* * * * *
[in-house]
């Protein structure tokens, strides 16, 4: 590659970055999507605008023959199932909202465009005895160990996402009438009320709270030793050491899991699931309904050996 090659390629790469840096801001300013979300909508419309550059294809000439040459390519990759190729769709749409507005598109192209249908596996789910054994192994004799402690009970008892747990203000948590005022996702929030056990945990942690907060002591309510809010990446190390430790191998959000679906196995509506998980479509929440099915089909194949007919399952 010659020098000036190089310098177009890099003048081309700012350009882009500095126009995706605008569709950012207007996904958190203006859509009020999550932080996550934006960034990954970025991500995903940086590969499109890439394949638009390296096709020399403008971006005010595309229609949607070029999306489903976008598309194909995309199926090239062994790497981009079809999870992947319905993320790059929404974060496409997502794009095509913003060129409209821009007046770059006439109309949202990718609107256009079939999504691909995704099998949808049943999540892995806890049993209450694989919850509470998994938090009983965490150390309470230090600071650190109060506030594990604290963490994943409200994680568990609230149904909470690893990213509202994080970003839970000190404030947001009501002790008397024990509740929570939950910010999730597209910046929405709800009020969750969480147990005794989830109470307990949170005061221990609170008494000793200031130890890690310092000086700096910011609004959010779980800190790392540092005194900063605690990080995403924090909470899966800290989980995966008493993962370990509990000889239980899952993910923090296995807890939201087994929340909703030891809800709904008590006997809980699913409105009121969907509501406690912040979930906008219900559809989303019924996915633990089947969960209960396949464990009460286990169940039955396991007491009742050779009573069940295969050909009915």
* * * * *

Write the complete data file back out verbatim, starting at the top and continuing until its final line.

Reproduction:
[in-house]
């Protein structure tokens, strides 16, 4: 590659970055999507605008023959199932909202465009005895160990996402009438009320709270030793050491899991699931309904050996 090659390629790469840096801001300013979300909508419309550059294809000439040459390519990759190729769709749409507005598109192209249908596996789910054994192994004799402690009970008892747990203000948590005022996702929030056990945990942690907060002591309510809010990446190390430790191998959000679906196995509506998980479509929440099915089909194949007919399952 010659020098000036190089310098177009890099003048081309700012350009882009500095126009995706605008569709950012207007996904958190203006859509009020999550932080996550934006960034990954970025991500995903940086590969499109890439394949638009390296096709020399403008971006005010595309229609949607070029999306489903976008598309194909995309199926090239062994790497981009079809999870992947319905993320790059929404974060496409997502794009095509913003060129409209821009007046770059006439109309949202990718609107256009079939999504691909995704099998949808049943999540892995806890049993209450694989919850509470998994938090009983965490150390309470230090600071650190109060506030594990604290963490994943409200994680568990609230149904909470690893990213509202994080970003839970000190404030947001009501002790008397024990509740929570939950910010999730597209910046929405709800009020969750969480147990005794989830109470307990949170005061221990609170008494000793200031130890890690310092000086700096910011609004959010779980800190790392540092005194900063605690990080995403924090909470899966800290989980995966008493993962370990509990000889239980899952993910923090296995807890939201087994929340909703030891809800709904008590006997809980699913409105009121969907509501406690912040979930906008219900559809989303019924996915633990089947969960209960396949464990009460286990169940039955396991007491009742050779009573069940295969050909009915």